You Can Have A Fry-Up When We Get Home

Those quaint old days
Stuttering down church lane,

The scent of yew trees and guilt
Mingling in the breeze,

A congregation gathering,
Bustling and honing their acts,

Parading their families
And perfecting their walks,

Cocksure strolling and small talk,
Piquant smiles and faint praise;

I’m playing with stones in my pocket,
Thinking about a late breakfast,

The fluffy well-cooked beans,
The hot pops of sizzling bacon,
The snap of a perfect sausage
And the dawn yellow egg yolks.

Then into the hall,

It’s all scuffled shoes and whispers,
Everything smells of buffed leather
Melted wax and the weekend perfumes
Of gliding wives and grandmothers,

Hushing and shh-ing for England,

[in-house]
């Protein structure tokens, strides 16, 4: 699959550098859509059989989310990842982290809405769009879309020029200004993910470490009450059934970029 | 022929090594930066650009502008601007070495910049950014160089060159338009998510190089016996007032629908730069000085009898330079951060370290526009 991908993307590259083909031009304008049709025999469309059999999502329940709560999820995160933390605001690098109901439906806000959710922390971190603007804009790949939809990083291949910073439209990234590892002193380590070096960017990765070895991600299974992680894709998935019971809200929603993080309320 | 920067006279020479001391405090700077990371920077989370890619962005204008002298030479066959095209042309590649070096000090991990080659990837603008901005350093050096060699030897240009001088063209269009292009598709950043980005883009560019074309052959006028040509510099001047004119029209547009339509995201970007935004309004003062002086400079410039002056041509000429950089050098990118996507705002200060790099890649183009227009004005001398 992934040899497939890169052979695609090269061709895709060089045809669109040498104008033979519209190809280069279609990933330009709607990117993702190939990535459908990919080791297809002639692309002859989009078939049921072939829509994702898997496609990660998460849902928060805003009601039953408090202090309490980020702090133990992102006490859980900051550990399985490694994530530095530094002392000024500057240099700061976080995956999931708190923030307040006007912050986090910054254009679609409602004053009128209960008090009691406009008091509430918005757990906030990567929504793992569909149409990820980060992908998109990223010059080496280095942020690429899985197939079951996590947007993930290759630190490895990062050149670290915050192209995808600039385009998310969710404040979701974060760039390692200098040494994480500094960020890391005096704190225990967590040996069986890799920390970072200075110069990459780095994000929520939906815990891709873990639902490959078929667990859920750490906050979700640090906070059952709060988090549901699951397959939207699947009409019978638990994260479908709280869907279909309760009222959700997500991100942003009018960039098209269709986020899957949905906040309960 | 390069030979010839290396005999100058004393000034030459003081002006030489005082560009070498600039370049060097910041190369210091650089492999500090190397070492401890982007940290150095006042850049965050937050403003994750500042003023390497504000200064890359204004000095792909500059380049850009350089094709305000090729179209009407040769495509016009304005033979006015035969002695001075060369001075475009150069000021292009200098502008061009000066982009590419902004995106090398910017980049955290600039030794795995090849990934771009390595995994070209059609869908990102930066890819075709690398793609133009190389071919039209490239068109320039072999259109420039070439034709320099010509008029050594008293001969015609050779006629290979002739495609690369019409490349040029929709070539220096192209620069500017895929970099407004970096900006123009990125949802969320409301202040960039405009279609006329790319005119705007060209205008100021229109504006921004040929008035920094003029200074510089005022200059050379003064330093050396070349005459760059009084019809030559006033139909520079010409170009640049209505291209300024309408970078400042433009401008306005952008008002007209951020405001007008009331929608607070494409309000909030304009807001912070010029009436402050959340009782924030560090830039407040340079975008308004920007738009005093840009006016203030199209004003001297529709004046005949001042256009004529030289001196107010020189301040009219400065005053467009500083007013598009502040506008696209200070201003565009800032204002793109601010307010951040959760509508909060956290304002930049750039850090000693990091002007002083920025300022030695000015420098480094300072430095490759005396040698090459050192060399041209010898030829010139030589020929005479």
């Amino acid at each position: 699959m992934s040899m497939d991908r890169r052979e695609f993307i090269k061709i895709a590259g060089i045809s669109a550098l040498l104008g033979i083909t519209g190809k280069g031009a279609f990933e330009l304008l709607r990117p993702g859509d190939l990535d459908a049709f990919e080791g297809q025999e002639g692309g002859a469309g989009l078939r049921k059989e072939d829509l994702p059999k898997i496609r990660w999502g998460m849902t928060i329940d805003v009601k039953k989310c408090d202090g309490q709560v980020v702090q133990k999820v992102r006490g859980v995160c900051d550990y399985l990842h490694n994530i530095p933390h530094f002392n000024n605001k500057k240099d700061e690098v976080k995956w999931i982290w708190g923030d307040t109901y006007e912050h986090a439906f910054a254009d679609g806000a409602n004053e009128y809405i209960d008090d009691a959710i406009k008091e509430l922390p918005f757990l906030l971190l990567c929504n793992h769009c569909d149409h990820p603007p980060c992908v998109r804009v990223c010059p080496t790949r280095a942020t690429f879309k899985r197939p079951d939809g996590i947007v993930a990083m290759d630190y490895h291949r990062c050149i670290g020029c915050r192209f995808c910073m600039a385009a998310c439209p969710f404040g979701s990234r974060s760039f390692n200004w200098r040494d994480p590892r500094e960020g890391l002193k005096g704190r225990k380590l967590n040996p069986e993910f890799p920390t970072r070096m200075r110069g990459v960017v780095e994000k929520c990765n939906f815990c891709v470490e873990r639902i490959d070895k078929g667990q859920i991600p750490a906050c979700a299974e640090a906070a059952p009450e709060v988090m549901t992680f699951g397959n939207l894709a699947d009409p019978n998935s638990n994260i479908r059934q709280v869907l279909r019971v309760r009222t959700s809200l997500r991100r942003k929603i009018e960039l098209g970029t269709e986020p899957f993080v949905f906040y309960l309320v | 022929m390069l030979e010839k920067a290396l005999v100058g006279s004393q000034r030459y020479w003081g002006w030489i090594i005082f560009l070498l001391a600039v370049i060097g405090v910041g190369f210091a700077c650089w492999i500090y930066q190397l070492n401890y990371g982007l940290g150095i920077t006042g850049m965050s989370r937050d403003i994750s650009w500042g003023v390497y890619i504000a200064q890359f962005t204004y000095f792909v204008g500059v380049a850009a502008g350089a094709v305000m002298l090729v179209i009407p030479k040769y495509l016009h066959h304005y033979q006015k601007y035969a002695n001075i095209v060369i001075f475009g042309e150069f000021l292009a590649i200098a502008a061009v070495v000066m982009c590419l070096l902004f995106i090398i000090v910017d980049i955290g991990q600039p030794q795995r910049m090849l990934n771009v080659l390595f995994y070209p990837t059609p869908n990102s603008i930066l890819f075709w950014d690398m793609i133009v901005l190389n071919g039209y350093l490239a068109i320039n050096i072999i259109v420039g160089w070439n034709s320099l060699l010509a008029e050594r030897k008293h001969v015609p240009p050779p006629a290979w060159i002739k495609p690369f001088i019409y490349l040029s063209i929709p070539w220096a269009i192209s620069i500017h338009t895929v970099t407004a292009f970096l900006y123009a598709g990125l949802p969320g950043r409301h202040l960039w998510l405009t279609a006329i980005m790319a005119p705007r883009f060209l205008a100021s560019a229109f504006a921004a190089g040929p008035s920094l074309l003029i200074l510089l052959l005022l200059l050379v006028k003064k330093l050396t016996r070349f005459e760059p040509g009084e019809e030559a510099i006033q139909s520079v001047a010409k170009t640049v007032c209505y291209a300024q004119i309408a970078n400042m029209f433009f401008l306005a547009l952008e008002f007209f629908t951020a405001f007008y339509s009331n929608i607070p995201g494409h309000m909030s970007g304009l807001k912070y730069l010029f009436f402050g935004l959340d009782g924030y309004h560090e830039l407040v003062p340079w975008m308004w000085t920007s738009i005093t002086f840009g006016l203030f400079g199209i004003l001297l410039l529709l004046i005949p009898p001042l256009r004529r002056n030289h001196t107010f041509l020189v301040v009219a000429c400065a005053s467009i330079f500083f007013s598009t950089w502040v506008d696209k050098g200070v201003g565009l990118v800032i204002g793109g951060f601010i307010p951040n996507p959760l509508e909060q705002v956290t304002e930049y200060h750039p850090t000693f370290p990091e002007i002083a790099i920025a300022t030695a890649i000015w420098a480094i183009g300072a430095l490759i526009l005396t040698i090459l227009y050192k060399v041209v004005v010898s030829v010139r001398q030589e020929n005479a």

As they shuffle to their seats,

Huddled quiet all waiting
For the vicar’s tales of death

and transcendence –

They stare at him intently
Like someone’s watching

And taking notes,

It’s one big interactive theatre
But the show’s so dull it hurts

And I’m shivering in a void
Of sleep-deprived echoes,

All distant excitations
Banded tight, impatiently waiting,

Rubbing dirt from my shoes
And itching my legs,

Rattling like collection coins
And questioning the penance,

Staring at a plastic Jesus
And dreaming about my breakfast.

One Response to “You Can Have A Fry-Up When We Get Home”

  1. Dennis Carter Says:

    I love that last line: Staring at a plastic Jesus
    And dreaming about my breakfast.
    Dad x

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